BELO HORIZONTE, Brazil (Reuters) - Vale SA, the world’s largest iron ore miner, knew last year that the dam in Brazil that collapsed in January and killed at least 165 people had a heightened risk of rupturing, according to an internal document seen by Reuters on Monday.
The report, dated Oct. 3, 2018, classified the dam at Brumadinho in the state of Minas Gerais as being two times more likely to fail than the maximum level of risk tolerated under internal guidelines.
The previously unreported document is the first evidence that Vale itself was concerned about the safety of the dam. It raises questions as to why an independent audit around the same time guaranteed the dam’s stability and why the miner did not take precautions, such as moving a company canteen that was just downhill from the structure.
Vale said that the report, called “Geotechnical Risk Management Results,” comprised the views of specialist engineers, who are obliged to work within strict procedures when they identify any risks.
“There is no known report, audit or study with any mention of an imminent risk of collapse at Dam 1 in the Córrego do Feijão mine in Brumadinho,” Vale said in an emailed statement.
“To the contrary, the dam had all its certificates of safety and stability attested to by local and foreign specialists.”
U.S.-listed shares of Vale extended losses on Monday following the Reuters story, dropping as much as 2.6 percent to $11.10. The company has lost a quarter of its market capitalization — or nearly $19 billion — since the Jan. 25 dam collapse, Brazil’s most deadly mining accident.
The disaster in the mineral-rich state of Minas Gerais was the second major collapse of a mining dam in the region in about three years, following a similar disaster in 2015 at a nearby mine co-owned by Vale.
Vale’s internal October report placed the Brumadinho dam within an “attention zone,” saying that “all prevention and mitigation controls” should be applied.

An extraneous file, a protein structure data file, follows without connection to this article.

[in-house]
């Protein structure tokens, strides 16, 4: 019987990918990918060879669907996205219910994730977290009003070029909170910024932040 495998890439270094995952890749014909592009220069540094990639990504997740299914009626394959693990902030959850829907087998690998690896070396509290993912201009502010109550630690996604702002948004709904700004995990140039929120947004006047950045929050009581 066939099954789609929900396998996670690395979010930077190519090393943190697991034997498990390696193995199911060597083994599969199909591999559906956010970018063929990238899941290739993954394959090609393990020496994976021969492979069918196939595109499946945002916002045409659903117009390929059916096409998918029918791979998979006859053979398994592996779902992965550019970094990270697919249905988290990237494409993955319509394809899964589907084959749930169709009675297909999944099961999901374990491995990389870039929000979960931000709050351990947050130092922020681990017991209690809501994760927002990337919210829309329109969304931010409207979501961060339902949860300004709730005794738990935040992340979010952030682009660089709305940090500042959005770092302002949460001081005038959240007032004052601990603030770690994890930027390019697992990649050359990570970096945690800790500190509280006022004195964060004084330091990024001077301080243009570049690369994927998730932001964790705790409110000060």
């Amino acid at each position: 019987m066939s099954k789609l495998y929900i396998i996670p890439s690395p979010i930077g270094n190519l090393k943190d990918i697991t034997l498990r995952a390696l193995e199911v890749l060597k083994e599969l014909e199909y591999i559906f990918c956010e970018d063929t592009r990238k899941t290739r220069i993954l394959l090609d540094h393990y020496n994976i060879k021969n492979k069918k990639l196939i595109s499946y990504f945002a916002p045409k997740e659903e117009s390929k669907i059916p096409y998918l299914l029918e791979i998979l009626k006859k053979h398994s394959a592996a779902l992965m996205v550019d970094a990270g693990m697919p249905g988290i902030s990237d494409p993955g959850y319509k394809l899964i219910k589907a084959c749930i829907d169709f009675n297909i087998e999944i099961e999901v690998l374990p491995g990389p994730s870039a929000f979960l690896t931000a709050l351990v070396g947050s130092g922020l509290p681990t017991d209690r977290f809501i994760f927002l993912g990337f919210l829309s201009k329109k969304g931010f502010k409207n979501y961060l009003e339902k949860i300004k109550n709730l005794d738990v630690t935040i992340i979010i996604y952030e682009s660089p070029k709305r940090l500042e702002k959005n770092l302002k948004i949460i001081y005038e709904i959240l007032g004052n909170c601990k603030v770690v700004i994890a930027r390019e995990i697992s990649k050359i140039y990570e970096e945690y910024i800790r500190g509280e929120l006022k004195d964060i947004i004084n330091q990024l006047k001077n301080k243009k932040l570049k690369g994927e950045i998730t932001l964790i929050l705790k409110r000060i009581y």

A failure could cost the company $1.5 billion and had the potential to kill more than a hundred people, the report said. The dam was marked for decommissioning.
Nine other dams in Brazil, out of 57 that were studied, were also placed in the “attention zone,” according to the report.
A separate Vale report dated Nov. 15, 2017, also seen by Reuters, states that any structure with an annual chance of failure above 1 in 10,000 should be brought to the attention of the chief executive and the board.
The dam’s annual chance of collapse was registered as 1 in 5,000, or twice the tolerable “maximum level of individual risk,” according to the report.
“That’s not good in my book, especially if you consider that these are meant to be long-term structures,” said David Chambers, a geophysicist at the Center for Science in Public Participation and a specialist in tailings dams.
The miner said in its emailed statement that “the creation of an alert for top management, suggested in November 2017, was studied in the context of the integration of geotechnical risk and business risks for Vale.”
Asked what came of that discussion, Vale said such an alert had not been implemented.
Vale said the causes of the rupture were still being investigated. It has repeatedly said the collapsed dam was declared sound by an independent auditor in September.
The audit by Germany-based TÜV SÜD, which was seen by Reuters, said the dam adhered to the minimum legal requirements for stability but it raised a number of concerns, particularly about the dam’s drainage and monitoring systems.
The auditor made 17 recommendations to improve the dam’s safety.
Vale said the recommendations were routine and that the company attended to them all.
The October internal report identified static liquefaction and internal erosion as the most likely causes of a potential failure at the dam in Brumadinho.
It is still not known what was behind the collapse, but a state environmental official told Reuters this month that all evidence pointed to liquefaction.
Liquefaction is a process whereby a solid material such as sand loses strength and stiffness and behaves more like a liquid. It was the cause of the 2015 dam collapse nearby, which resulted in Brazil’s worst-ever environmental disaster.
“We used to say these kinds of mining incidents were acts of God, but now ... we consider them failures in engineering,” said Dermot Ross-Brown, a mining industry engineer who teaches at the Colorado School of Mines.
Vale has said it will invest some $400 million from 2020 to reduce its reliance on tailings dams, which store muddy detritus from mining.
Reporting by Stephen Eisenhammer; Additional reporting Ernest Scheyder in Houston; Editing by Brad Haynes and Rosalba O’Brien
Our Standards: The Thomson Reuters Trust Principles.